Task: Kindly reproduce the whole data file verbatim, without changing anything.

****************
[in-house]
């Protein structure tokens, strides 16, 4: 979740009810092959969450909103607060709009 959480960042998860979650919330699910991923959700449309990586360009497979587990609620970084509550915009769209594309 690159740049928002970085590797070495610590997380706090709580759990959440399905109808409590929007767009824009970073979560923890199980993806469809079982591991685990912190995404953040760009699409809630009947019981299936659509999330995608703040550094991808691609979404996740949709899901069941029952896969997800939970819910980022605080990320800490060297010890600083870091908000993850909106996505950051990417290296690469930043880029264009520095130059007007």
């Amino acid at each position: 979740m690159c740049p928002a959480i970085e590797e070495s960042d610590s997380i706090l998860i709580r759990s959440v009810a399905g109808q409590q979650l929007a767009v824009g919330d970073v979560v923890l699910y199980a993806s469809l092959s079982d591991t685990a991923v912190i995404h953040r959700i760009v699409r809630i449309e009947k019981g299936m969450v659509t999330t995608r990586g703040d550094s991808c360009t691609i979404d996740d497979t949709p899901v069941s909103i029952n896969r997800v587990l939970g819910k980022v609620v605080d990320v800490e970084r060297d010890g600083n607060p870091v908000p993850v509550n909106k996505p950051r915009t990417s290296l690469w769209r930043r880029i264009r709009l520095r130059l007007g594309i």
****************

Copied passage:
[in-house]
């Protein structure tokens, strides 16, 4: 979740009810092959969450909103607060709009 959480960042998860979650919330699910991923959700449309990586360009497979587990609620970084509550915009769209594309 690159740049928002970085590797070495610590997380706090709580759990959440399905109808409590929007767009824009970073979560923890199980993806469809079982591991685990912190995404953040760009699409809630009947019981299936659509999330995608703040550094991808691609979404996740949709899901069941029952896969997800939970819910980022605080990320800490060297010890600083870091908000993850909106996505950051990417290296690469930043880029264009520095130059007007």
């Amino acid at each position: 979740m690159c740049p928002a959480i970085e590797e070495s960042d610590s997380i706090l998860i709580r759990s959440v009810a399905g109808q409590q979650l929007a767009v824009g919330d970073v979560v923890l699910y199980a993806s469809l092959s079982d591991t685990a991923v912190i995404h953040r959700i760009v699409r809630i449309e009947k019981g299936m969450v659509t999330t995608r990586g703040d550094s991808c360009t691609i979404d996740d497979t949709p899901v069941s909103i029952n896969r997800v587990l939970g819910k980022v609620v605080d990320v800490e970084r060297d010890g600083n607060p870091v908000p993850v509550n909106k996505p950051r915009t990417s290296l690469w769209r930043r880029i264009r709009l520095r130059l007007g594309i």